Burn Bright is marked as the fifth book in Patricia Briggs’ Alpha and Omega series, but I’d wager most of its readers are also deeply invested in the related urban fantasy series that birthed it. For context, the events of the novel take place a short time after the latest Mercy Thompson book Silence Fallen. Both series take place in the same alternate present, in which fae, vampires, werewolves, and other less easily cataloged supernatural beings uneasily share the world with humanity. Sometimes, characters travel from one series to the other. Silence Fallen was directed outward: out of Mercy’s small pack, out of the United States, out of Mercy’s comfort zone. Burn Bright, by contrast, turns inward, leading us deep into forbidden territory, where the most secretive and unstable of magical beings reside. The journey is largely emotional, drilling deep into characters who have heretofore dodged the spotlight.
Let’s sort out the cross-crossing characters, shall we? Mercy, a coyote shifter, was raised in Montana under the care of Bran Cornick, the Marrok—the pack leader of all the werewolf packs in North America. Since then, she’s settled in the Tri-Cities area of Washington state, where her series takes place. When Mercy is abducted to Europe in the events of Silence Fallen, Bran makes an appearance, even though he tends to leave such matters to his son Charles, and Charles’ mate, Anna, both of whom are werewolves—and also the principles of the Alpha and Omega series, which takes place in Aspen Creek, Montana.
Charles and Anna Cornick are the titular “alpha and omega.” Charles acts as strong man and executioner for Bran, as werewolves tend to be an unstable and violent lot; he’s the alpha. Anna is the omega, a rare type of werewolf, neither dominant nor submissive, but somehow both outside and superseding the pack hierarchy. She’s got an uncanny effect on werewolves, calming their inner monster, and is able to stand up even to the Marrok. That’s a big deal, because Bran can sometimes be an autocrat. He is out of town after his adventures with Mercy, and has left Charles in charge. (It’s weird that Bran is “on vacation,” as uber-werewolf pack leaders of North America don’t take vacations as a rule, but whatever.)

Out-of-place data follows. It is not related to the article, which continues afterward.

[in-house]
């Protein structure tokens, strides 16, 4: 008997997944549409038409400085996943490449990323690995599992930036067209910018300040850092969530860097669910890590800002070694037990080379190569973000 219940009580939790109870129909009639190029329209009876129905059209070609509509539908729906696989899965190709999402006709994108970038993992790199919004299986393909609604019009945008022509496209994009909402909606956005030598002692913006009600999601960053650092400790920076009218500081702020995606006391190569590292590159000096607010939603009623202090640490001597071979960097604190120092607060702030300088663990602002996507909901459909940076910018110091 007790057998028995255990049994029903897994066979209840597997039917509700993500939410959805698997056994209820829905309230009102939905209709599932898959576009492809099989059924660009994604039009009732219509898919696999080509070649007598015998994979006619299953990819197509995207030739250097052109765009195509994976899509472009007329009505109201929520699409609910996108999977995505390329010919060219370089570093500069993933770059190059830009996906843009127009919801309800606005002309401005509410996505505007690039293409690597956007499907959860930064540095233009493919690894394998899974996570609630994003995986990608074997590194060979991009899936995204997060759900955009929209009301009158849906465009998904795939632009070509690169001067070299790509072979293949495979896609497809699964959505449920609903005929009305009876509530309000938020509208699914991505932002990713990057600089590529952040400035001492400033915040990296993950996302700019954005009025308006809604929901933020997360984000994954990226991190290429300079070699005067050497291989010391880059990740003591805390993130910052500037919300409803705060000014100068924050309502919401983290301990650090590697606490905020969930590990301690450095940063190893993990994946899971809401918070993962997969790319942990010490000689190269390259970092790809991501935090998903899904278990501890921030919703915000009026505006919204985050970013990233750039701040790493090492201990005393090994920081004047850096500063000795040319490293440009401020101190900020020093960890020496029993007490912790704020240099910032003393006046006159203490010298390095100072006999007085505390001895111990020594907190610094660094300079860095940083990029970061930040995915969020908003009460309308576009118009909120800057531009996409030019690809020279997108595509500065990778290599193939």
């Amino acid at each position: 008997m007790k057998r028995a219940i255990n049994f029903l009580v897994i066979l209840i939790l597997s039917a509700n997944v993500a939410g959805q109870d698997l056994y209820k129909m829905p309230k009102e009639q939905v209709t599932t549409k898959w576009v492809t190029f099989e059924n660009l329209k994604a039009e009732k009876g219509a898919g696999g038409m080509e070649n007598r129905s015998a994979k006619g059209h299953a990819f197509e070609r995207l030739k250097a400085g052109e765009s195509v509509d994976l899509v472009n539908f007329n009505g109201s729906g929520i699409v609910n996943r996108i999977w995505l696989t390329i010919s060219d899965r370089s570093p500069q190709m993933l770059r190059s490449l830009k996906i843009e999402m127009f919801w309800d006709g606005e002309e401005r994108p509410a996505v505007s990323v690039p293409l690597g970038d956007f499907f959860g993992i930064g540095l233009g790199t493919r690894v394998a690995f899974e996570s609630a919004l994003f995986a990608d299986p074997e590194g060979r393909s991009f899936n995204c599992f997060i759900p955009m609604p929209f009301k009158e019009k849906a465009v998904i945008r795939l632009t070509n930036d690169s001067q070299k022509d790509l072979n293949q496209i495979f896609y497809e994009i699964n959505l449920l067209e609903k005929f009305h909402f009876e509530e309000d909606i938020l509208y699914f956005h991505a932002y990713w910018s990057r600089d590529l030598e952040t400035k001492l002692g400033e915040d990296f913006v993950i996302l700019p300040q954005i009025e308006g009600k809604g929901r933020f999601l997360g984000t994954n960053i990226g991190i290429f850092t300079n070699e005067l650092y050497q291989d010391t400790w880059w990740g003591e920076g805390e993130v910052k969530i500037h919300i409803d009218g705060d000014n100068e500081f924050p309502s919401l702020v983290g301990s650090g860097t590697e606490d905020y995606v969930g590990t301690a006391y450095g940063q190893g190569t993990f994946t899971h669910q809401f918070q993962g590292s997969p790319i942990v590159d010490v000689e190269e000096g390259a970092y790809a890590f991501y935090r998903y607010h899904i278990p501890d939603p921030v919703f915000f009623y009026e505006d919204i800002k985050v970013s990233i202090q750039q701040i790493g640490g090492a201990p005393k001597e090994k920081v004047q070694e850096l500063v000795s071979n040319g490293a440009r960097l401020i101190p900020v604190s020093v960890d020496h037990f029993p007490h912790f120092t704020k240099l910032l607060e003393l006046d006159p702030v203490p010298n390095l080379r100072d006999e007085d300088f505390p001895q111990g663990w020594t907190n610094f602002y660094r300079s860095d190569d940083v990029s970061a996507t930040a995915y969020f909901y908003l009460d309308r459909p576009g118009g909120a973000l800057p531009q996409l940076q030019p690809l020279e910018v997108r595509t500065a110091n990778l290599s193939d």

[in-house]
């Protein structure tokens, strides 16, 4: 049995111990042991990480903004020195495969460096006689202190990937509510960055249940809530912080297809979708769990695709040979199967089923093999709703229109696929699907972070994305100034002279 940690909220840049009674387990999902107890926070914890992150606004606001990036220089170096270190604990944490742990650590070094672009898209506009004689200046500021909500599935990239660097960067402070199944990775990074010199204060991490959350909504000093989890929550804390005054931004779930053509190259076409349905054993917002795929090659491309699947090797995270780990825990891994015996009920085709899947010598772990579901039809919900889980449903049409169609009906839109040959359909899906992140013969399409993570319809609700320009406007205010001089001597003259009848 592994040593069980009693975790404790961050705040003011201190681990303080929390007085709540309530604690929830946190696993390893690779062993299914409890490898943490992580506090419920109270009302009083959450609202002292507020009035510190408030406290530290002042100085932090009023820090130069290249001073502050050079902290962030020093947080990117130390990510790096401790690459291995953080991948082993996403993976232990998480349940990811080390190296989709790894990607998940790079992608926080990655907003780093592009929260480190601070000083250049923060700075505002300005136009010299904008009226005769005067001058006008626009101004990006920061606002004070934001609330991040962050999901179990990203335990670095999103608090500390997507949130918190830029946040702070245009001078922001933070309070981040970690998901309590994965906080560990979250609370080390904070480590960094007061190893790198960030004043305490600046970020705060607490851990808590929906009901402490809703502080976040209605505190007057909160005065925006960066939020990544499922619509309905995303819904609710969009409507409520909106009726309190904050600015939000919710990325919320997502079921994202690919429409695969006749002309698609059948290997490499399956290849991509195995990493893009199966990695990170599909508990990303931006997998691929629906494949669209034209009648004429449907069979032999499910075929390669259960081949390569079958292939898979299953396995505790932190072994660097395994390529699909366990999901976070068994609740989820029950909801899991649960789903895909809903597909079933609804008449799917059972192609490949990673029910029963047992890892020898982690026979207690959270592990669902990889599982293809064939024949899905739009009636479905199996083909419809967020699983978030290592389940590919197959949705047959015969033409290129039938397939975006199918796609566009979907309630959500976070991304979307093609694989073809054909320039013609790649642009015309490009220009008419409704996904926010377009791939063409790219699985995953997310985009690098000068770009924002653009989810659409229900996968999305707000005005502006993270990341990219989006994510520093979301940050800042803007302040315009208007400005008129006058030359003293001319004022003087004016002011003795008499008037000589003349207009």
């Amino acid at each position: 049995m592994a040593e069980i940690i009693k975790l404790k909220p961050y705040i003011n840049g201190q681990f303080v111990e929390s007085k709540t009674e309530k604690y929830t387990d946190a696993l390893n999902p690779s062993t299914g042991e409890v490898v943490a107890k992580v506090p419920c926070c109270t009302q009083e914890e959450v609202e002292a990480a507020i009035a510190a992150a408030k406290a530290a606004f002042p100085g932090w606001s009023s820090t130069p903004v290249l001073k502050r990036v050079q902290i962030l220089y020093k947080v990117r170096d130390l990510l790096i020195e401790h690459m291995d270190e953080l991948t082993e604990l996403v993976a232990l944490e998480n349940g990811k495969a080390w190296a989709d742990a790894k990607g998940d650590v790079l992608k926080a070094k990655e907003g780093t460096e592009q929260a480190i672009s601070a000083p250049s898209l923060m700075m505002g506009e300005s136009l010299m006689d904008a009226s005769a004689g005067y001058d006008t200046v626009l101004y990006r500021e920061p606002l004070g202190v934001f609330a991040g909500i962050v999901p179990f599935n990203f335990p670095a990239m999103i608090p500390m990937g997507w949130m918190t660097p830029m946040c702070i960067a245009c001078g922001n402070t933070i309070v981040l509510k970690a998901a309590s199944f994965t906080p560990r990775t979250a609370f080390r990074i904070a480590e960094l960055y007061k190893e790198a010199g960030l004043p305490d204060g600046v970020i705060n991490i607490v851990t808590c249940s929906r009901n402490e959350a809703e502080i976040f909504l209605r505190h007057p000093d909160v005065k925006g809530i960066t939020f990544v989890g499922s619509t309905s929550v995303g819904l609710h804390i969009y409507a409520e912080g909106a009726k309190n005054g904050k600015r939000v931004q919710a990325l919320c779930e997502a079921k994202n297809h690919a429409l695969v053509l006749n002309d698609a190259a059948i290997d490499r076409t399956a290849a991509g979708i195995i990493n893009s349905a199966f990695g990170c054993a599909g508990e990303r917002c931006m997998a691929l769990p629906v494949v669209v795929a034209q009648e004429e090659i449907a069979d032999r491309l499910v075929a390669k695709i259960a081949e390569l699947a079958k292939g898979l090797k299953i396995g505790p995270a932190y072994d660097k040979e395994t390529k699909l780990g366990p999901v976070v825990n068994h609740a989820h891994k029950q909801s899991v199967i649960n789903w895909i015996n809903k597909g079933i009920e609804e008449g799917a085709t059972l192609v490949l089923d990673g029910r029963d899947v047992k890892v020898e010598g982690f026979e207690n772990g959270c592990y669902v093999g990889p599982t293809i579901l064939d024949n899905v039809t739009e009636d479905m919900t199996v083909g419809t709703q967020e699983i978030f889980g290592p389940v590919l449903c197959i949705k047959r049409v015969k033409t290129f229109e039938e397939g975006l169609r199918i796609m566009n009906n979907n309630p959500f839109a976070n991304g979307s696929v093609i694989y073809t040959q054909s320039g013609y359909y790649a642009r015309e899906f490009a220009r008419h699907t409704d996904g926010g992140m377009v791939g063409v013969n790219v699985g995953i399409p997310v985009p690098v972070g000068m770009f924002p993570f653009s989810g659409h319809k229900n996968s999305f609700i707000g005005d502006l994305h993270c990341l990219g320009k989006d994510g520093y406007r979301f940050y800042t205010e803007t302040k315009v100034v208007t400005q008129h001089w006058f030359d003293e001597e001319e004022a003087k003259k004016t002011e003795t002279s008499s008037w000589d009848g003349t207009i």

Charles gets a call that one of the wildlings is in trouble, and he and Anna head out to the wilds of Montana, in the winter, to find out what is going on. Bran’s pack, and by extension, most of the population of Aspen Creek, is made up of damaged, unstable werewolves, too unpredictable to live out in the larger world. They need Bran’s autocracy (and scary wingman Charles) to keep them in unruly line. But there are werewolves even more fractured out in the Montana wilderness, wolves who have lost the fight between their human and animal natures, or those so old they’re worn down to shadows of themselves, or are holding deadly secrets. These creatures are called wildlings, and constitute the inner heart of Bran’s broken pack. They’re both checked on, and given space, according to their needs.
When Charles and Anna reach the remote home of Jonesy and Hester, a fae-werewolf pair, all is decidedly not well. Hester has been taken by mercenaries, and Jonesy is not keeping it together so well. This is terrifying, because Jonesy is also way more powerful than the pair ever let on, and who knows what his fear and worry might unleash. Charles and Anna end up in an ugly fight with Hestor’s captors, and it soon becomes clear that the Marrok’s pack has a traitor in its midst, someone who has sold out the wildlings for unknown reasons. Charles, Anna, and a small inner circle of the Aspen Creek werewolves must warn the remaining wildlings, and figure out who’s betrayed them. And where the heck is Bran?
Burn Bright travels to the bleak Montana wilderness and inside the heart of the Marrok’s pack. Bran’s mate Leah, always been a bit confounding, ends up taking a much larger role than she has before. Unliked by nearly everyone, including her husband, she has so far has played the foil more than anything. Getting into Leah’s head caused me to reevaluate several relationships I’d taken for granted in earlier books, in ways that were not always comfortable. It’s no small thing to surprise a reader a dozen plus books deep into two series, but Briggs does just that in Burn Bright—not with a flashy revelation, but with a seismic jolt, shifting the ground beneath my feet by mere inches, and reorienting an entire landscape. Well done.